The effect of socioeconomic deprivation on corneal graft survival in the United Kingdom

Paul Y. Chua, Augusto Azuara-Blanco, William Hulme, Mark N.A. Jones, Mohammed Sohaib Mustafa, Stephen B. Kaye

Research output: Contribution to journalArticlepeer-review

10 Citations (Scopus)
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Objective: To investigate the effect of socioeconomic deprivation on cornea graft survival in the United Kingdom.

Design: Retrospective cohort study.

Participants: All the recipients (n = 13?644) undergoing their first penetrating keratoplasty (PK) registered on the United Kingdom Transplant Registry between April 1999 and March 2011 were included.

Methods: Data of patients' demographic details, indications, graft size, corneal vascularization, surgical complication, rejection episodes, and postoperative medication were collected at the time of surgery and 1, 2, and 5 years postoperatively. Patients with endophthalmitis were excluded from the study. Patients' home postcodes were used to determine the socioeconomic status using a well-validated deprivation index in the United Kingdom: A Classification of Residential Neighborhoods (ACORN). Kaplan–Meier survival and Cox proportional hazards regression were used to evaluate the influence of ACORN categories on 5-year graft survival, and the Bonferroni method was used to adjust for multiple comparisons.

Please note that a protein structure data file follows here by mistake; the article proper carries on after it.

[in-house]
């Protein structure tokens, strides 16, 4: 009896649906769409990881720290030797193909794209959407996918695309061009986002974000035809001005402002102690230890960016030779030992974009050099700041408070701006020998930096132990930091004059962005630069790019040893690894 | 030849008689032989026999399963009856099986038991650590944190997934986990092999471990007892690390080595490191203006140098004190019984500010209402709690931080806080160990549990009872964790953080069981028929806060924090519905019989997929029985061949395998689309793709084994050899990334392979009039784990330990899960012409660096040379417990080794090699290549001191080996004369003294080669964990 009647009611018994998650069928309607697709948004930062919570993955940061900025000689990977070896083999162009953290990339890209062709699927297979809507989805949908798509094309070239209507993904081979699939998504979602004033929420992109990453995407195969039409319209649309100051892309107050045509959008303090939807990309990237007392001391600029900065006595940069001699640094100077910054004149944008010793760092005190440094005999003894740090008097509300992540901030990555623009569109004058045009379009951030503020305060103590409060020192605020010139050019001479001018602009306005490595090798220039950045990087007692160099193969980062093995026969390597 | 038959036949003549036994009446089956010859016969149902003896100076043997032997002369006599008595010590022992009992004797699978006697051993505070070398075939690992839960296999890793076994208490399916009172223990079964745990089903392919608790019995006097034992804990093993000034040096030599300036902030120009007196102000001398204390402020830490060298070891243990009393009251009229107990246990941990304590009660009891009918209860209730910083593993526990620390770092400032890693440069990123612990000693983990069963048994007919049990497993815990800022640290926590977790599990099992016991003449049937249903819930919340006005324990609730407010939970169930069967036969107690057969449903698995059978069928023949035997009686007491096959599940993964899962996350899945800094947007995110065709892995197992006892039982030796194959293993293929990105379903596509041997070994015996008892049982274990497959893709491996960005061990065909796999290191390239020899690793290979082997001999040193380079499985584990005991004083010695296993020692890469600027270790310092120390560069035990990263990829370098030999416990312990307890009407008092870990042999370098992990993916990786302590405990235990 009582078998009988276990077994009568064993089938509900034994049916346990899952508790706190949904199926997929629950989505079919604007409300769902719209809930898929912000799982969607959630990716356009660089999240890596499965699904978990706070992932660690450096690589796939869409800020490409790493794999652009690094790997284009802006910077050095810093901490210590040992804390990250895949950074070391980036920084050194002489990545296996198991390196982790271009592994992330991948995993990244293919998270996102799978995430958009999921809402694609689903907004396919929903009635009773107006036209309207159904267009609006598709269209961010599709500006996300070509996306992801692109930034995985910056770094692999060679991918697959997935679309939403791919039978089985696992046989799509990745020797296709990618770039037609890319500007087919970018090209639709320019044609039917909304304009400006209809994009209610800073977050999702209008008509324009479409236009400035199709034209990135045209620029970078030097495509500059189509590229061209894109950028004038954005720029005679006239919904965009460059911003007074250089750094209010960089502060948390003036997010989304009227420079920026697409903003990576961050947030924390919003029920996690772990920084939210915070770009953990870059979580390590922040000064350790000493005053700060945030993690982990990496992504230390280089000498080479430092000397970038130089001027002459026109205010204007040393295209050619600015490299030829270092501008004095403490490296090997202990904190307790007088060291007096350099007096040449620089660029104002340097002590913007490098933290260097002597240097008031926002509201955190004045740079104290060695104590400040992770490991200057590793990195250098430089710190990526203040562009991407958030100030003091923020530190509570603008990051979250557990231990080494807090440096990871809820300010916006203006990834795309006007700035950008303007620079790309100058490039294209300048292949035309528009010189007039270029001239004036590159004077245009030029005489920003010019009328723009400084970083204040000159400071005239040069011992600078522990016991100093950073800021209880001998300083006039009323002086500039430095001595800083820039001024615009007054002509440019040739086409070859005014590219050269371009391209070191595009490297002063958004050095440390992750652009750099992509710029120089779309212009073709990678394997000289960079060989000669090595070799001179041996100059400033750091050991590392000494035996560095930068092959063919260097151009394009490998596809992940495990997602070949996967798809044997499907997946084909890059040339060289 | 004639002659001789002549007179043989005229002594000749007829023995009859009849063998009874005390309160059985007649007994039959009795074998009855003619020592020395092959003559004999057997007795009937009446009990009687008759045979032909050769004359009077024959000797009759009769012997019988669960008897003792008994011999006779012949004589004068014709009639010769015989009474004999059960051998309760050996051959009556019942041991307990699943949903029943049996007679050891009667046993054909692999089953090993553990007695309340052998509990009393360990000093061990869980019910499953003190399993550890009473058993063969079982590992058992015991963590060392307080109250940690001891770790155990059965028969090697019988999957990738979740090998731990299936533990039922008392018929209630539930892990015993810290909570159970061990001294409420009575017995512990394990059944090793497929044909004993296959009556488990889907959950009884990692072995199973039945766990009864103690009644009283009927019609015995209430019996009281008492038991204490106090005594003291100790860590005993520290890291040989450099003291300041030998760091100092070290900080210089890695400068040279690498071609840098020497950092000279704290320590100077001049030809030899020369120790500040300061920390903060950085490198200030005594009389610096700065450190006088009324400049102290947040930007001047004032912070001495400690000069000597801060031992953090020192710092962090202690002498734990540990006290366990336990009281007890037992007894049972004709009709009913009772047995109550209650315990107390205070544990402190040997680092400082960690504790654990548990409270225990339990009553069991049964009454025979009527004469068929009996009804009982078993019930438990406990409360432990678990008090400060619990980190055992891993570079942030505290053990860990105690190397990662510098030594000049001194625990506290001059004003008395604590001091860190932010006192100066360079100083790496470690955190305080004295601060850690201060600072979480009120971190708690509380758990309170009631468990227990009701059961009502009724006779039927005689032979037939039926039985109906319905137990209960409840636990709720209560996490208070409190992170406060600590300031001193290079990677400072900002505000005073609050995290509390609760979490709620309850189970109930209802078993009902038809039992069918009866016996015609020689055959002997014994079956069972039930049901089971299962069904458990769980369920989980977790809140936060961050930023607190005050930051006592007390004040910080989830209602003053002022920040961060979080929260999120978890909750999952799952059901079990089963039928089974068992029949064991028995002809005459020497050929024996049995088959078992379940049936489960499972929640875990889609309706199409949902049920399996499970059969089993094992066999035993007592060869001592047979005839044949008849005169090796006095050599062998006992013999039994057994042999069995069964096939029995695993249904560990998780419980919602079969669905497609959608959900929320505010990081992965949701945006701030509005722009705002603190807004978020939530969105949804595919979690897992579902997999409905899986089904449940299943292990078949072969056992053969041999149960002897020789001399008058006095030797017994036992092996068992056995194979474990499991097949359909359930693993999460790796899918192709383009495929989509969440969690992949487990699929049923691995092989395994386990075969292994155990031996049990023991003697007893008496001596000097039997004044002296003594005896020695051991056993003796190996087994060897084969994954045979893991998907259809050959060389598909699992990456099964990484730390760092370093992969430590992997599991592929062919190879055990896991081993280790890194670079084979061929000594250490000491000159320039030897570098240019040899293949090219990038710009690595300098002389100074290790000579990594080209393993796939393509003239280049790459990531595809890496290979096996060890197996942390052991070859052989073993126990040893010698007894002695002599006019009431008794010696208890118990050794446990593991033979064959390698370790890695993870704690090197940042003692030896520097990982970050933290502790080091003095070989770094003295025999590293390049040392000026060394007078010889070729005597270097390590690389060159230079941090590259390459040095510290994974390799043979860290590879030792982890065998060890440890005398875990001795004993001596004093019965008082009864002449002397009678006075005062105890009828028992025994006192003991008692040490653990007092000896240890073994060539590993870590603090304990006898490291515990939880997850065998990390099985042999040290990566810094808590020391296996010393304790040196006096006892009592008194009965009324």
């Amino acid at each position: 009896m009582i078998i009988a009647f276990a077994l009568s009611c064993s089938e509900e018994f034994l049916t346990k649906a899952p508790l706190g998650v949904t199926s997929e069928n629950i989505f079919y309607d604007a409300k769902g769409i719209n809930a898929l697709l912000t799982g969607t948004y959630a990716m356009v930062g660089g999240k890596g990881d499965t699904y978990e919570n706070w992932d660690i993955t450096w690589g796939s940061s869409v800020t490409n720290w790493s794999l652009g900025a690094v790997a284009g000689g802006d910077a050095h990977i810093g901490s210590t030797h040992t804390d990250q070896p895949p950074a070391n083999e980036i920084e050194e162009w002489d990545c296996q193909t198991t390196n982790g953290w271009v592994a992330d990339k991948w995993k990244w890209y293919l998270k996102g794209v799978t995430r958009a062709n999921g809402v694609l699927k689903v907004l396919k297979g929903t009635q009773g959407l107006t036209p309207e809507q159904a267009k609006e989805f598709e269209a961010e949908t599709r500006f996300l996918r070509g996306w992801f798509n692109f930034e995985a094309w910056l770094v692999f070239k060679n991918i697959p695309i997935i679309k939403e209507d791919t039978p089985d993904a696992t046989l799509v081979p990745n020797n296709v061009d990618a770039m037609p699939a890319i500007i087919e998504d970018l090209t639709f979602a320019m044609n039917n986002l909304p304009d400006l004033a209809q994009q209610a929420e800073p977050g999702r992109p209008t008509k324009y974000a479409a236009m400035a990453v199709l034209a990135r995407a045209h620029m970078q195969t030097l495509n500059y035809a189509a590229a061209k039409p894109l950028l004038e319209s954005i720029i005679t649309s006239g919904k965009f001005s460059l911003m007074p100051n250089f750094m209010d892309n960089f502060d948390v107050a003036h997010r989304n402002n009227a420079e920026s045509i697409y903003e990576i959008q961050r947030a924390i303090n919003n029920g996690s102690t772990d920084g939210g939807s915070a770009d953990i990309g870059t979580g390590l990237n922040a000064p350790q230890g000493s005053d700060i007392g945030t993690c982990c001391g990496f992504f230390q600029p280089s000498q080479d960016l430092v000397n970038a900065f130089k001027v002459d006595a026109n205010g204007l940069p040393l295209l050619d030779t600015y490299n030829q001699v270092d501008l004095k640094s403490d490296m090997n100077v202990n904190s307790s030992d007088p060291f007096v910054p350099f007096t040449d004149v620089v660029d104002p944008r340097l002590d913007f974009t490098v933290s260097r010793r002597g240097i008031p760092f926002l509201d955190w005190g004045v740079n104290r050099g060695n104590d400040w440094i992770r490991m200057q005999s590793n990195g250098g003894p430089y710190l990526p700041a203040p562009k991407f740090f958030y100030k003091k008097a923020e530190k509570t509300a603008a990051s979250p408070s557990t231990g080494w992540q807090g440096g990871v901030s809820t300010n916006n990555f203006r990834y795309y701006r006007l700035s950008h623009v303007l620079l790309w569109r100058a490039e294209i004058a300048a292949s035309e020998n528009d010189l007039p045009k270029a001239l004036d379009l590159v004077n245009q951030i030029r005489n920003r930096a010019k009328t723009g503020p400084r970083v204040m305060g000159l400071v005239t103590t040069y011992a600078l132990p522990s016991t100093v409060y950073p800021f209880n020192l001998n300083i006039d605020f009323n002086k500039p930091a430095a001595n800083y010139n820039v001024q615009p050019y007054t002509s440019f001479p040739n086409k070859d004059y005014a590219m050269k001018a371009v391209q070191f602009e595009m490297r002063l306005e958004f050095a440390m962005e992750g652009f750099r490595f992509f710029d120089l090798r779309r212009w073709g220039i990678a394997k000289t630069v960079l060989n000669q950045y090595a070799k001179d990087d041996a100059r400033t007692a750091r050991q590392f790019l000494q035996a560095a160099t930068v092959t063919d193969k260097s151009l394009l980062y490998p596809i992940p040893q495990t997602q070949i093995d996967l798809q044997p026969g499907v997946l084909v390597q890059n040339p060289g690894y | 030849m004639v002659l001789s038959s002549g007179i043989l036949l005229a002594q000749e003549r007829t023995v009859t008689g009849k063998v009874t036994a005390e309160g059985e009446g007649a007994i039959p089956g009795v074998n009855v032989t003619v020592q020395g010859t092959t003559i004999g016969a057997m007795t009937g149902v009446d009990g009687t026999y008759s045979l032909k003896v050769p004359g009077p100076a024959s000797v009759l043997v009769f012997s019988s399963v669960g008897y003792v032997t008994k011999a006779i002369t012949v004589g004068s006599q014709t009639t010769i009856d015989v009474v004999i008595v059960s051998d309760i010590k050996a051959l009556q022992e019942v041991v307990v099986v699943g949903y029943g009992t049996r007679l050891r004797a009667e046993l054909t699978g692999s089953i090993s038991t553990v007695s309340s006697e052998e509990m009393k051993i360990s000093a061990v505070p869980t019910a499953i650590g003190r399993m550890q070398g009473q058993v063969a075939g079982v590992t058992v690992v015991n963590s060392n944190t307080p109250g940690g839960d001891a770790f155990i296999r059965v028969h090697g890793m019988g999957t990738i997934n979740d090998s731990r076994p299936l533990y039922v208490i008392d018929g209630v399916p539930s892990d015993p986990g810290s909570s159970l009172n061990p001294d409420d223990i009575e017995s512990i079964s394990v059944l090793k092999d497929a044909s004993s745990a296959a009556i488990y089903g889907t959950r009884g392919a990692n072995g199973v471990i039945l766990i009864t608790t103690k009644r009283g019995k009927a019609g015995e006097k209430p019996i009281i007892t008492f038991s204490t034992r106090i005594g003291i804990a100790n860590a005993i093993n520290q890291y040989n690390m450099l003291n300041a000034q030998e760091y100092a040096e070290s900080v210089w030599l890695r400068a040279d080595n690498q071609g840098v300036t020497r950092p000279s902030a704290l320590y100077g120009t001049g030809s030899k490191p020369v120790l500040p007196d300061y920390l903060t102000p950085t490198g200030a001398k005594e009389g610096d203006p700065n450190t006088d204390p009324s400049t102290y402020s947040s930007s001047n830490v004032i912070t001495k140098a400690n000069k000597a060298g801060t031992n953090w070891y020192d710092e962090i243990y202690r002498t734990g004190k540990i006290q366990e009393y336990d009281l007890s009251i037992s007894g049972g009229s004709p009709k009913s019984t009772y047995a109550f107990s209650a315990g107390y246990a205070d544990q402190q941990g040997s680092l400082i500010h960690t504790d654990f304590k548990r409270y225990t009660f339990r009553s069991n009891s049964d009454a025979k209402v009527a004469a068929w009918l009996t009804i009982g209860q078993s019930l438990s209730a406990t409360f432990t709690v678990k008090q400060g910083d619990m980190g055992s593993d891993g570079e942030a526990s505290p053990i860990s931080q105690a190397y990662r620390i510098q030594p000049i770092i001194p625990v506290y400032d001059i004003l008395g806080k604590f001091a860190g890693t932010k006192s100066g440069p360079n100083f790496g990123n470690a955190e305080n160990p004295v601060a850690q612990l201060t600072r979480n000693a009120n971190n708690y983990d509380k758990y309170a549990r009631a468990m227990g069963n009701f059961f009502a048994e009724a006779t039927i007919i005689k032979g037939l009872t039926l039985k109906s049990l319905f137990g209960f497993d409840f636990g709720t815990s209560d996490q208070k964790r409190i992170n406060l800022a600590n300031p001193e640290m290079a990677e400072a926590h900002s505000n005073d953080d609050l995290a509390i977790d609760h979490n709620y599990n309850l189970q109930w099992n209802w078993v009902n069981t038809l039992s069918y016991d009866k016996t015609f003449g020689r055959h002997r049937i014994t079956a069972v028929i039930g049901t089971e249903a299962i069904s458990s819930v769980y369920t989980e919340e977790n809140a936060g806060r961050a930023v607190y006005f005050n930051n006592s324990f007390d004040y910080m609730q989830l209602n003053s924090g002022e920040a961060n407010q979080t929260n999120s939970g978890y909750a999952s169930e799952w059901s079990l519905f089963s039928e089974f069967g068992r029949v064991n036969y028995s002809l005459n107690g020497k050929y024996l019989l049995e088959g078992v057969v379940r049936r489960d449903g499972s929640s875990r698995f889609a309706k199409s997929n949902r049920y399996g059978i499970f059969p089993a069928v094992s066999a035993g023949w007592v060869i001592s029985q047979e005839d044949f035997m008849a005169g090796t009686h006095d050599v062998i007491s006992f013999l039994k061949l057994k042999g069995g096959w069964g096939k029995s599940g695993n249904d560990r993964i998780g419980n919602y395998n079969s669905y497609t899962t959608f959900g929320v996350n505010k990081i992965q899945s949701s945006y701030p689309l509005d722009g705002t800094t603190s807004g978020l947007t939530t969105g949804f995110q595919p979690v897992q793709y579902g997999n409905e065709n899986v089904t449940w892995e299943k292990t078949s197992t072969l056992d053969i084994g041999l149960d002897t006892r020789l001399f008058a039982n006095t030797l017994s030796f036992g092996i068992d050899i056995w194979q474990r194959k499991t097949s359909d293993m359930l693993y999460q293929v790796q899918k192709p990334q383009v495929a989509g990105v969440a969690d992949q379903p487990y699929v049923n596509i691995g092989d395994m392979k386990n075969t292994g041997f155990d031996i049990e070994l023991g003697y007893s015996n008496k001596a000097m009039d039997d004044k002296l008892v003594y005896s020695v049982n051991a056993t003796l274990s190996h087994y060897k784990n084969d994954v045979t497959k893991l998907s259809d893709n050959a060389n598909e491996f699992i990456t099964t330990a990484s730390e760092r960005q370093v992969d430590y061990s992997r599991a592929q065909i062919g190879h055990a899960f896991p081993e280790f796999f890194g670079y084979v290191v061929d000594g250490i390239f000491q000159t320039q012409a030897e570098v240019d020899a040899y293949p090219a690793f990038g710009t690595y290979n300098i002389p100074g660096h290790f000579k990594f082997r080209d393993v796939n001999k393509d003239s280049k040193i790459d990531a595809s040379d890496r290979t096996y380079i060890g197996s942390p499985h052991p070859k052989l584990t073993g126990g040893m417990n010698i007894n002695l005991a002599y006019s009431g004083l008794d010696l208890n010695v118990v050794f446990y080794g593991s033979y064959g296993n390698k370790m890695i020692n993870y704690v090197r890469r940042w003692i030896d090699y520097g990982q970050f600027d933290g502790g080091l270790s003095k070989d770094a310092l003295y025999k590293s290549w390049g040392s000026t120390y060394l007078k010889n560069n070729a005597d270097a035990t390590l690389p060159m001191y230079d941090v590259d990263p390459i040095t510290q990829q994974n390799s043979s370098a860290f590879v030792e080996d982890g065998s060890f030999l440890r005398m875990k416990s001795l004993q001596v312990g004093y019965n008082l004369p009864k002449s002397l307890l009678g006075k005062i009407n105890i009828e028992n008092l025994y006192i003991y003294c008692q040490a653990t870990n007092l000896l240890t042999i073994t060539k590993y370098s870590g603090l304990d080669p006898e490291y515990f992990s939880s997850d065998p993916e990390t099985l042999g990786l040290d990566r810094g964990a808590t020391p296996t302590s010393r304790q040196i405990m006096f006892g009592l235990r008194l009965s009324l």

Main Outcome Measures: Patients' socioeconomic deprivation status and corneal graft failure.

Results: A total of 13?644 patients received their first PK during the study periods. A total of 1685 patients (13.36%) were lost to follow-up, leaving 11?821 patients (86.64%) for analysis. A total of 138 of the 11?821 patients (1.17%) developed endophthalmitis. The risk of graft failure within 5 years for the patients classified as hard-pressed was 1.3 times that of the least deprived (hazard ratio, 1.3; 95% confidence interval, 1.1–1.5; P = 0.003) after adjusting for confounding factors and indications. There were no statistically significant differences between the causes of graft failure and the level of deprivation (P = 0.14).

Conclusions: Patients classified as hard-pressed had an increased risk of graft failure within 5 years compared with the least deprived patients.

Financial Disclosure(s): The author(s) have no proprietary or commercial interest in any materials discussed in this article
Original languageEnglish
Pages (from-to)2436-2441
Number of pages6
Issue number12
Early online date16 Oct 2013
Publication statusPublished - Dec 2013

Bibliographical note

Copyright © 2013 American Academy of Ophthalmology. Published by Elsevier Inc. All rights reserved.

ASJC Scopus subject areas

  • Ophthalmology


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